Hundreds of stations use a form I created over 15 years ago (See Appendix A, below) to meet this requirement with 12 numbered lines separated with a column for each of the five items designated above.

Each of those lines represents the chosen item selected for one week of each quarter. Thus, only two double-sided sheets will cover a one year’s required Issues and Programs filing requirement.

Avoid Overkill

While on the subject of Issues and Programs I would like to take a moment and share some of the mistakes I have encountered for this subject during thousands of ABIP inspections.

One television station logged every item on every newscast employing a fulltime staffer to address this single Public Inspection File requirement. Four years into the midpoint of the eight-year license cycle, they had compiled over 1000 pages because the station’s legal consul had suggested “the more the better.”

Actually, this was gross overkill.

A More Cost-Effective Way

On the other hand, another interesting story involved an unattended station entirely computer-controlled and satellite programmed 24/7. It was fascinating how they met the Issues and Programs requirement.

A couple of high school sophomores were hired to take their cassette tape recorder each week to interview, for example, the local librarian to discuss her newest recommended books, the local dog-catcher to discuss his kennel population, the city mayor to discuss the month’s council meeting, etc.

Each Sunday morning, this boy and girl team would bicycle out to the transmitter site with their cassette player, unplug the audio output from the satellite receiver plug in their cassette player, broadcast the past week’s interview, log the five items required for the Issues and Programs items and, voila!, the little station was fully Issues and Programs compliant.

The kids would also duplicate their log entry in the station log maintained at a local library where the station’s Public Inspection File was maintained for the sake of required access for the public and the FCC inspector.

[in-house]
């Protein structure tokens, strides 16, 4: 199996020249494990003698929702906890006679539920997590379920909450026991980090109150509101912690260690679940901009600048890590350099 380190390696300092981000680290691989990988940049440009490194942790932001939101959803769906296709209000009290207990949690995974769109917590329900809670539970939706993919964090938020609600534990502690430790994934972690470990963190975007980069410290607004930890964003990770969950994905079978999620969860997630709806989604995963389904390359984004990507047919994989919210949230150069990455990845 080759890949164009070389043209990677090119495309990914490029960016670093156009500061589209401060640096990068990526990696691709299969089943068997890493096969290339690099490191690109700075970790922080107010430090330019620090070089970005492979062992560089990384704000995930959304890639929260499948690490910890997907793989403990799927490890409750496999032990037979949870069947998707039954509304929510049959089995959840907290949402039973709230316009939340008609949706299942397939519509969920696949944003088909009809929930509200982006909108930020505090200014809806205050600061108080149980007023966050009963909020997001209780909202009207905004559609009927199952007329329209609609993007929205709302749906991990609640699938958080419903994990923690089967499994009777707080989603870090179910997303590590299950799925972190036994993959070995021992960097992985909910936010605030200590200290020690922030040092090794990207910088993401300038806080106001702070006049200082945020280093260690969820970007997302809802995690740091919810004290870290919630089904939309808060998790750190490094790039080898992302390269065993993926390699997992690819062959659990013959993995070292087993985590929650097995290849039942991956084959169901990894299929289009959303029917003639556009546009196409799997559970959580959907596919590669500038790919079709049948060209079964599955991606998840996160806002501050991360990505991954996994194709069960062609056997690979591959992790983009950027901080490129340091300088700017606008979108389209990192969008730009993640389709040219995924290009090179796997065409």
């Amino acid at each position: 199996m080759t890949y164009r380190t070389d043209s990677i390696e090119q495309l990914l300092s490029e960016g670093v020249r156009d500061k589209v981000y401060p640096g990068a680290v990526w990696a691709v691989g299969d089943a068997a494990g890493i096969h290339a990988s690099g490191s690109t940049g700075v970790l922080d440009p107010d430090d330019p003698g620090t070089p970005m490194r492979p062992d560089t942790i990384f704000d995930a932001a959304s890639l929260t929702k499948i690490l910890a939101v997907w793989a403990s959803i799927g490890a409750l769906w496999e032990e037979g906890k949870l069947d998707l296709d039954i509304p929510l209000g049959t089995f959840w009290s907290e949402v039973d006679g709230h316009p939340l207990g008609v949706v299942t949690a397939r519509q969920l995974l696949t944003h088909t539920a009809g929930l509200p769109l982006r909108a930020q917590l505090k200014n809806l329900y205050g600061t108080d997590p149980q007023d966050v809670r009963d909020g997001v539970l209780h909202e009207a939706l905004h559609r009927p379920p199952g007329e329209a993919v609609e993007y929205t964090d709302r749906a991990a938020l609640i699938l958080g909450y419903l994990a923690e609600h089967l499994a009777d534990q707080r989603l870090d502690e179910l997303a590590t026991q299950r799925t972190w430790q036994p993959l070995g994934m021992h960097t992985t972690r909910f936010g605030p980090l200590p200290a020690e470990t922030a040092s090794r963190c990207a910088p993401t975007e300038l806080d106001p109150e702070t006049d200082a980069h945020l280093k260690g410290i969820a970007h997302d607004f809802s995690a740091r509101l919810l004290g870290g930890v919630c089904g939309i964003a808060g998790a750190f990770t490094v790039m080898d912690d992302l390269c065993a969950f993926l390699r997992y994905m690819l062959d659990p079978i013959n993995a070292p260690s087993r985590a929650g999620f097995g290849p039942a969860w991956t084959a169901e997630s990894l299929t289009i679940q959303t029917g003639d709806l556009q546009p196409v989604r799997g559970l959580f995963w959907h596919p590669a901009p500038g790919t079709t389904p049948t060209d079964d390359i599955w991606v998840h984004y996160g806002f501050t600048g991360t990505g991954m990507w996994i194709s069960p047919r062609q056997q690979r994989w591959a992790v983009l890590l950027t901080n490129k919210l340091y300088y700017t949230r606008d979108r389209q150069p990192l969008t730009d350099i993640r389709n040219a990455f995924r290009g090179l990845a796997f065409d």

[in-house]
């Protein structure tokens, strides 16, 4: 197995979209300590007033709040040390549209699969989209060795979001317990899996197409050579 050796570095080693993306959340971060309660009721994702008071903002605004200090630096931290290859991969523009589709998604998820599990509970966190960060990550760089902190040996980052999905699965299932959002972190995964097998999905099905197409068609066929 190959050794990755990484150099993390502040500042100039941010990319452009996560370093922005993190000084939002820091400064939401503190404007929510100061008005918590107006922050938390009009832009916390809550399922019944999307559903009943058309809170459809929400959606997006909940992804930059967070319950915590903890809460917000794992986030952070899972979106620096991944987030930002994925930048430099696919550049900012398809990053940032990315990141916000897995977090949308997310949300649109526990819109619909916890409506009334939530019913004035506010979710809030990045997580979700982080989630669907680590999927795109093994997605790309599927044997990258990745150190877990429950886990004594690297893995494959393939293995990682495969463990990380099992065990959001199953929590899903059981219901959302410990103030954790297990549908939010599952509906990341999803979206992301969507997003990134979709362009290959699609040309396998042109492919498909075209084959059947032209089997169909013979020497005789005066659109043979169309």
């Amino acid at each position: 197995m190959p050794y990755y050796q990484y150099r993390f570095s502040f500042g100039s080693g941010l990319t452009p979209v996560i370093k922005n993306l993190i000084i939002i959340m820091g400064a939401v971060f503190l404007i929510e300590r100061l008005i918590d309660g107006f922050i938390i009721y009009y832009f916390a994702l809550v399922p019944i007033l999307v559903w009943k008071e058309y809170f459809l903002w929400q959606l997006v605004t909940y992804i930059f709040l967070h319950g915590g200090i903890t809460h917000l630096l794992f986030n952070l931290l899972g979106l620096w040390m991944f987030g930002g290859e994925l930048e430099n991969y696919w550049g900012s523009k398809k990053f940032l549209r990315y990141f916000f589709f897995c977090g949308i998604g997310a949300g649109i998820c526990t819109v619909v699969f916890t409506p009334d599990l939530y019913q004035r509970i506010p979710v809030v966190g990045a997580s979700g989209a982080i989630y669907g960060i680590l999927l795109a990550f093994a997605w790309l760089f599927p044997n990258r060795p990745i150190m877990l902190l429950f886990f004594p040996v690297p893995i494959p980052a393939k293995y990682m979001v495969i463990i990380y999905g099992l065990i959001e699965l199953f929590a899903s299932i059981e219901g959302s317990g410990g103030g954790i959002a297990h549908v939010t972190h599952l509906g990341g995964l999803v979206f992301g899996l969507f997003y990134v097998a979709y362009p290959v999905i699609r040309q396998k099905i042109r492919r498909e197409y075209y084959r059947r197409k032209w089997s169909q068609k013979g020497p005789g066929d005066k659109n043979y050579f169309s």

How is that for minimizing the cost of labor, unemployment taxes, matching 401k costs, healthcare benefits, etc. etc. as the licensee smiled all the way to the bank?


If you have any further questions about the Issues and Programs file please call my long-time friends at the FCC in Washington.

Penny Dade (for radio) or Kev Harding (for TV) at 202-418-2765 or 202-418-7077. Or email them at: or will be pleased to respond with answers or directions on where to get the answer you need.

Be sure to say “hello” to them from Ken Benner. Seriously, they are both wonderful, professionally dedicated FCC staffers.

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Ken Benner, CBRE, NCE is not a lawyer and does not hold the above material to be considered legal advice, but rather a good faith explanatory effort based upon his 20 years of dedicated service as an ABIP inspector. You can contact Ken directly at:

Appendix A

Over the years, as I visited hundreds of stations, making thousands of inspections, I have often been asked for ways to simplify Public Inspection File requirements, but in a way the FCC approves. The following form has been used many, many times, with no complaints from FCC Inspectors or all.

Inspection Form

If you wish to download a”clean” copy of this form, click here.